Vocation and Ecstasy

“Vocation calls for response which, in one effort to surmount self, hears and consents” (xxi). Sertillanges, The Intellectual Life

I want to take a pause from reflecting on what Sertillanges has to say about reading and loop back to the beginning of the book and draw out some of his thoughts about the intellectual life itself and in particular the summons to the intellectual life. His thoughts on vocation are interesting in themselves, but what I find most fascinating is the way he consistently discusses vocation and ecstasy together. For him they are twined themes because both are a summons for the self to move outside the self. To answer the call, to respond to vocation, one must move beyond the self, and this is literally the nature of ecstasy, ek-stasis, the self moving out of the self toward the object of desire, in this case Truth. The pursuit of truth is the telos of the intellectual life, and from Sertillanges’ point of view, whether one is a theologian or a physicist, both are after the same thing, Truth with a capital T. And this quest for truth is not simply one of duty but one of delight as well. As he puts it, “Every intellectual work begins by a moment of ecstasy; only in the second place does the talent of arrangement, the technique of transitions, connection of ideas, construction, comes into play. Now, what is this ecstasy but a flight upwards, away from self, a forgetting to live our own poor life, in order that the object of our delight may live in our thought and in our heart?” (xix).

One reason I’m interested in this idea is because in my doctoral research I’m looking at some of the things Hans Urs von Balthasar has to say about ecstasy as it relates to beauty. Ecstasy, ek-stasis, as I said requires the movement of the self out of the self toward the object of desire. Both Sertillanges and Balthasar agree on this but approach the question from two different starting points. Sertillanges insists on the ecstatic nature of Truth, while Balthasar insists on the ecstatic nature of Beauty. Both are looking at the same question from different angles, namely the question of Being, and its constituent transcendentals—Truth, Beauty, and Goodness. In Balthasar’s image each of the three transcendentals are different doorways into the cathedral of Being, and right contemplation of Being is a part toward knowledge of God.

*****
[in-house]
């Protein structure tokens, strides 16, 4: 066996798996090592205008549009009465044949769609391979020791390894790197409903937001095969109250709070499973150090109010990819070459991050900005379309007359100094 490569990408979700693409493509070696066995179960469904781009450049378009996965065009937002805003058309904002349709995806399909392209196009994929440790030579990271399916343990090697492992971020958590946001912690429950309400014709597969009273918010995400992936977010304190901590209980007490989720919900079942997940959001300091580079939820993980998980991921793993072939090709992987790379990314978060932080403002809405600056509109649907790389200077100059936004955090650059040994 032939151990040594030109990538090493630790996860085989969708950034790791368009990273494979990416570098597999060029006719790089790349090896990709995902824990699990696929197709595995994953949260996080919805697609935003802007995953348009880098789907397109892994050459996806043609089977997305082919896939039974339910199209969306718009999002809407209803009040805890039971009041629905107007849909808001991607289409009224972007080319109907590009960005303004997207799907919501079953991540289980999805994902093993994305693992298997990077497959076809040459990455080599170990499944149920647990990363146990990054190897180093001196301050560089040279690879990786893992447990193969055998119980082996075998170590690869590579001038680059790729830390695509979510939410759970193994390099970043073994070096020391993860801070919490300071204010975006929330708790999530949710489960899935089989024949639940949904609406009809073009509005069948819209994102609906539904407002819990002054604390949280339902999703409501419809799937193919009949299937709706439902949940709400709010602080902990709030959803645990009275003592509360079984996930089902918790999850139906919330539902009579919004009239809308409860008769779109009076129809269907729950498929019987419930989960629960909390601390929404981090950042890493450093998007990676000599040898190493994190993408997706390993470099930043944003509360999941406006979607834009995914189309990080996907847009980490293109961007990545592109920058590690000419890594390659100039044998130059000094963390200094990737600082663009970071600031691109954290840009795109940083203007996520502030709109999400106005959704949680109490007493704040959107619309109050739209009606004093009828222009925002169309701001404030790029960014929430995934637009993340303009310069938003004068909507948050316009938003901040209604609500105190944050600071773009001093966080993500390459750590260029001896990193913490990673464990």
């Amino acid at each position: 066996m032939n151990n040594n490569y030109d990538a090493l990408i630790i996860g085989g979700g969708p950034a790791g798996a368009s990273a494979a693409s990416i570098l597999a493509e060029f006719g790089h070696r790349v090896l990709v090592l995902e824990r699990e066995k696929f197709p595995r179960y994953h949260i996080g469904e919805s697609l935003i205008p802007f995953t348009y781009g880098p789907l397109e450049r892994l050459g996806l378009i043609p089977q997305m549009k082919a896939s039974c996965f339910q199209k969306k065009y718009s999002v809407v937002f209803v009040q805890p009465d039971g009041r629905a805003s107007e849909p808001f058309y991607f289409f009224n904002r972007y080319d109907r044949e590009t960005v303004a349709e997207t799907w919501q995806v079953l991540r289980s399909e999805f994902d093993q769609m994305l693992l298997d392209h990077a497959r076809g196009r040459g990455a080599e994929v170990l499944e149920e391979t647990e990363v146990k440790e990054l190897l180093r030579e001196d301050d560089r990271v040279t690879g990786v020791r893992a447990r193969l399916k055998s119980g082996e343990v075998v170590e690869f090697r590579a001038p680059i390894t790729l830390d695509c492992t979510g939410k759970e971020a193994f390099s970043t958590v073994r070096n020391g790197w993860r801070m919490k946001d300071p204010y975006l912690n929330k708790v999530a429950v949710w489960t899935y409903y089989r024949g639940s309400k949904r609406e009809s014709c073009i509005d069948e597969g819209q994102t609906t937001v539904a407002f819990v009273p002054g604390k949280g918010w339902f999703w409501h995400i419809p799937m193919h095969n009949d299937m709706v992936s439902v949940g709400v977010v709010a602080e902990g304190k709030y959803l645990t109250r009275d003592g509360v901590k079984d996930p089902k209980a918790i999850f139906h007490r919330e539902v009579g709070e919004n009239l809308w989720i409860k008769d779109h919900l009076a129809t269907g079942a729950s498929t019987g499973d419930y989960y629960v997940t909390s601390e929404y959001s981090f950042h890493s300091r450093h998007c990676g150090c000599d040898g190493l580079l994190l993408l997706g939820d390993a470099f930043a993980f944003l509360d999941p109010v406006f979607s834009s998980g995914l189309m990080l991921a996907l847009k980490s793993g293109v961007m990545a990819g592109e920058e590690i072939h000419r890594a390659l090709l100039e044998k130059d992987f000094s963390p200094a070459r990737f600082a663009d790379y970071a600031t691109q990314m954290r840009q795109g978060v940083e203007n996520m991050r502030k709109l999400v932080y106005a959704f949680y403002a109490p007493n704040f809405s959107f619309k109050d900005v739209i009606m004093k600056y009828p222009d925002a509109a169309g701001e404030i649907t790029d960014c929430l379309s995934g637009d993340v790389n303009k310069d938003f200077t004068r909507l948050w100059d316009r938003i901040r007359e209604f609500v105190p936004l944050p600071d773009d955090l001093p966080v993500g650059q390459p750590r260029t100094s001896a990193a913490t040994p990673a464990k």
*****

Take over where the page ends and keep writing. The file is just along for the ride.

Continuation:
On the question of Truth and its relation to Being, Sertillanges makes this seemingly startling statement when he asserts, “the quasi-incarnation of God in being, of eternal Truth in every separate instance of the truth, should also lead up to a heavenly ecstasy.” (131) One might be taken aback by the incarnation language, but what he says is perfectly aligned with St. Thomas and much of the theological tradition. He is saying in effect that every instance of truth participates in Truth, and the Truth is constitutive of Being itself. What Sertillanges says is really just a riff on St. Thomas, whom is the master theologian of ecstasy: “For St. Thomas, ecstasy is the child of love; it carries you out of yourself, toward the object of your dreams. To love truth ardently enough to concentrate on it and so be transported into the universal, into the heart of abiding truths, is the attitude of contemplation and of fruitful production. One is then in a sense like the animal in the forest, concentrated, watchful, crouching with his eye on his prey; and the inner life is intense, but with a sense of distance as if one were moving among the stars. One feels at once delivered from all trammels and yet enchained, free and enslaved; one is fully oneself in surrounding to what is above self; one exults while forgetting self: it is a nirvana in which the intelligence is intensely happy and active” (133).

What we all want it ecstasy and what is important here is the necessity of contemplation. Contemplation is the fundamental act of the intellectual life, and without it there can be no summons, no vocation, no ecstasy, because contemplation is the posture of receptivity, what Sertillanges referred to in the reading section as docility. We cannot hear a call, a summons, if we do not have ears to hear. Contemplation is a path outs of the self towards the other, and so is a path of love. As a path of love, it is also a path of joy: “According to the Angelic Doctor, contemplation begins in love and ends in joy; it begins in the love of the object and the love of knowledge as an act of life; it ends in the joy of ideal possession and of the ecstasy it causes” (255). Ideal possession means to receive things in the manner that they are meant to be received, to love things in the manner in which they are meant to be loved, and one can only come to know such things through contemplation.

Four Kinds of Reading – More thoughts from The Intellectual Life